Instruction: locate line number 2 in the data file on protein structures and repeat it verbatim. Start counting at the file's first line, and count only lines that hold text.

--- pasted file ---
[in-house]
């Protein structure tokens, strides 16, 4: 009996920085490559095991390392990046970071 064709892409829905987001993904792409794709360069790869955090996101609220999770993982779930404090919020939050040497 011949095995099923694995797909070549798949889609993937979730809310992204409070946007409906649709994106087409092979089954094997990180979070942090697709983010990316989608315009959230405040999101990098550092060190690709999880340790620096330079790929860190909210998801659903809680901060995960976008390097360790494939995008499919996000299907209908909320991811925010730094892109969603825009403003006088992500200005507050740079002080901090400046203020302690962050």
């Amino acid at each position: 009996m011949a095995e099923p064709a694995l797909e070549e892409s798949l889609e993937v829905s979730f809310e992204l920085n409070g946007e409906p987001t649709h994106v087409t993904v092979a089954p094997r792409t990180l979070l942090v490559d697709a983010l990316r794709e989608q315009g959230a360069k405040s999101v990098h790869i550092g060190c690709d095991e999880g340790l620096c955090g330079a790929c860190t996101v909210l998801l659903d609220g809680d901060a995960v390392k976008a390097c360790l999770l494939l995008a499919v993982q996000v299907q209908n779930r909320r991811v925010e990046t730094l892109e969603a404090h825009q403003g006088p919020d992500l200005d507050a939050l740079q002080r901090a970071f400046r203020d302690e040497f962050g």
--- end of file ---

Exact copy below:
């Protein structure tokens, strides 16, 4: 009996920085490559095991390392990046970071 064709892409829905987001993904792409794709360069790869955090996101609220999770993982779930404090919020939050040497 011949095995099923694995797909070549798949889609993937979730809310992204409070946007409906649709994106087409092979089954094997990180979070942090697709983010990316989608315009959230405040999101990098550092060190690709999880340790620096330079790929860190909210998801659903809680901060995960976008390097360790494939995008499919996000299907209908909320991811925010730094892109969603825009403003006088992500200005507050740079002080901090400046203020302690962050």